“Chea! Have Jean take over for you down there and get up to the foredeck! Prepare to drop anchor when we reach our mooring point!”
The muscular black woman was practically past the first mate before she finished shouting the order; drawing a brief, appreciative nod from Olna before she poked her head back down again. “DAMMIT SAM! If I can see you on this deck, YOU ARE NOT PATCHING LEAKS! Only the lower decks sit below the waterline you twit!”
Olna sighed loudly as she watched the brown haired crewman scurry out of sight.
“Do you remember what the port fees run here, Olna?” The question from the captain was again asked through gritted teeth as he attempted to sail his ship up to the dock without ramming into it.
“About twice what it should. Jiungli charges the same whether you’re buying, selling, or sightseeing.”
Edward cursed softly from his position. “We might come up a little short.”
Olna strode up onto the deck, disbelief in her eyes as she completely forgot about yelling at the crew over the patches. “How is that POSSIBLE, captain? The princess handed us-…”
“This is Jiungli, Olna. The money changers won’t even give us half the value for straight trade bars that we could get in any other port, and there’s no possible way we could sell anything out of that book for even a tenth of its actual value. Factor in that we’re going to need to take on a LOT of supplies to replenish the stocks that we SHOULD have taken on back in Cheles…”
“I believe I can help with that, captain.” Both captain and first mate whirled in surprise at the sudden presence of the princess on the deck. “As you and your ship are presently in my service, by royal tradition it falls to me to cover such minor expenses as this. You mentioned that we wouldn’t receive fair value for the gold here, but all problems should be resolved if I simply double the amount, yes?”
Edward worked his mouth several times, but no words came out. Until a grating hiss of wood scraping against wood jerked his attention back to his piloting and he began cursing under his breath as he corrected the ship’s final approach.
“That would…” Olna swallowed hard and blinked a couple of times. I cannot believe I am doing this. “That would be too much, your highness. Two additional bars will be more than sufficient to cover the deficit.”
“It’s really no trouble.”
Edward kept his focus on his task until he saw Chea dropping the anchors, then turned a questioning look to his first mate.
“We couldn’t abuse your highness’ generosity like that. And you only have a finite amount of trade bars with you. We should at least conserve them until we reach a port where we will receive a better value for the trade.”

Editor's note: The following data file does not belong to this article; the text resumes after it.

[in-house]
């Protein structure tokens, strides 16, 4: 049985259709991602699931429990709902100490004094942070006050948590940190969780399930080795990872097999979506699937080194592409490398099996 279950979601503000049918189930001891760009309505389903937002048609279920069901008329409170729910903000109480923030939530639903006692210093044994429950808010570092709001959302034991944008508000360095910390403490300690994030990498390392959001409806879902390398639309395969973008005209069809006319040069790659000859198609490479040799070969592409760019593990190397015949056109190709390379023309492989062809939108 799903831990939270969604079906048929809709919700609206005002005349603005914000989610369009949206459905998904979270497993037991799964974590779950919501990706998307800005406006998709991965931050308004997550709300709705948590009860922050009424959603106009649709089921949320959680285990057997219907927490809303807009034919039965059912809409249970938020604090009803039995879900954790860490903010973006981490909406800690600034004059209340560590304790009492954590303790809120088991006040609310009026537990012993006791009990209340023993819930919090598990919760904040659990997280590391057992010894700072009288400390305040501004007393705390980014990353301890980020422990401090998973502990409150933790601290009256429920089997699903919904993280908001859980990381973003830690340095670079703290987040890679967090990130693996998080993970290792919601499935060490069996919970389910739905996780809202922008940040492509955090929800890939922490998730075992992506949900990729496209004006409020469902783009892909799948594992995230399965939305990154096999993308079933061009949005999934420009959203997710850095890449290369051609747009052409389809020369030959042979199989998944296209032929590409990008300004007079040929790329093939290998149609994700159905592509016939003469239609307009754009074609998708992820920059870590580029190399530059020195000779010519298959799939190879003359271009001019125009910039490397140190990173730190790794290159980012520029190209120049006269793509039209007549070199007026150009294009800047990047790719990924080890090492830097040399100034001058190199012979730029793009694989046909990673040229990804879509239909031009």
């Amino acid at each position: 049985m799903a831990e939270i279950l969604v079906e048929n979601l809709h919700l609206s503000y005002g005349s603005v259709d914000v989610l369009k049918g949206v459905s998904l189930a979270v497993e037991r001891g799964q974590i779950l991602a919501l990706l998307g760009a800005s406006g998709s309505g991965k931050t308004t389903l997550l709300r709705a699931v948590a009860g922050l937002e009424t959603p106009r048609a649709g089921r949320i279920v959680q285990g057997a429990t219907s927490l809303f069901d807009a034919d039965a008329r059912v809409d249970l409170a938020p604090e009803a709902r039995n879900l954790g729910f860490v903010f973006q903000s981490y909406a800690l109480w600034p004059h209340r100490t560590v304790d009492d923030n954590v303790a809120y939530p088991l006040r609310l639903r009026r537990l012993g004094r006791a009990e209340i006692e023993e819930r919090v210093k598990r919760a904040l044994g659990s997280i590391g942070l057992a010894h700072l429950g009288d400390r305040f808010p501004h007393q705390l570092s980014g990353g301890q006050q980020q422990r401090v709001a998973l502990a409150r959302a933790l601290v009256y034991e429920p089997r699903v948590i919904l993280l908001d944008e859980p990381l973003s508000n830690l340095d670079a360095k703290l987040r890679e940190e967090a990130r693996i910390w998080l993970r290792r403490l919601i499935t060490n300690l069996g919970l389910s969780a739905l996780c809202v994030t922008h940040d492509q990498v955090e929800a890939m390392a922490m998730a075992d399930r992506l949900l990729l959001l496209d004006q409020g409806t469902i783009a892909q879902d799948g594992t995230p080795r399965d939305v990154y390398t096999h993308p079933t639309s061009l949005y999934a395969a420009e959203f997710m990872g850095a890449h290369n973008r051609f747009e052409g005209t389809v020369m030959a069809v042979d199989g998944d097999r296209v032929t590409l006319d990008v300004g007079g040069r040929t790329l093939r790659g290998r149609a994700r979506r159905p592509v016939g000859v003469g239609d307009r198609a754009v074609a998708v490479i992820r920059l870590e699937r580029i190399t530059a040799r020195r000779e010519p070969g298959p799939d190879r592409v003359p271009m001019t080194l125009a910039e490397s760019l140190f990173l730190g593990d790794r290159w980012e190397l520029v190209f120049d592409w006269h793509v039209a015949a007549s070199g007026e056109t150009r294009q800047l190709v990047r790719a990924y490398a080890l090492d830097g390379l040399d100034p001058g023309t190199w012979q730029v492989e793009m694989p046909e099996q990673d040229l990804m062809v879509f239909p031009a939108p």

“Ah, very wise thinking. Thank you, Ms Dahl. I will collect the two additional bars and… where should I deliver them?”
“Olna will accompany you to your quarters to collect them, your highness, and then take them down to the ship’s safe where they can be stored safely until we get a money changer out here.”
“Ah, very good. I will await you in my quarters, Ms Dahl.” The princess offered a half curtsy before departing.
Both captain and first mate waited until they were certain the dark-haired royal was out of sight, then Olna slumped to the deck with a groan. “I cannot believe I turned down that much extra money.”
“You did the right thing, Olna.” Edward tried to offer a reassuring smile, but he also looked a little pained over the loss of so much extra windfall. “Besides, you really were right.”
“We’ll get a lot more out of the princess’s gold if we wait until we’ve reached proper civilization again before spending it.”
“Kristina, Santos! Down here now!” Chea’s cheerful shout resulted in the requested crewmen arriving almost immediately in the Pelican’s cargo hold. “Here’s your shopping list. You two are going to be in charge of restocking our foodstuffs. The larders are almost bare, and I’m sure everyone is tired of dried out crap at every meal. Take your time, find some GOOD prices. Captain says we’re paid up for four days, so take the full time if you need it.” The cargo mistress leaned in close to the pair before continuing. “And make damned sure that you accomplish SOMETHING before heading to the bars. Gods know we all want to, but there’s work to be done first.”
Both Kristina and Santos nodded earnestly in response, and Chea smiled again. It’s great working with agreeable people. “Sam! Gil! Antony!” The other three crewmen had apparently expected to be called next as they were already on their way to the hold when Chea shouted. She spotted a somewhat confused looking Jean in the back of the group.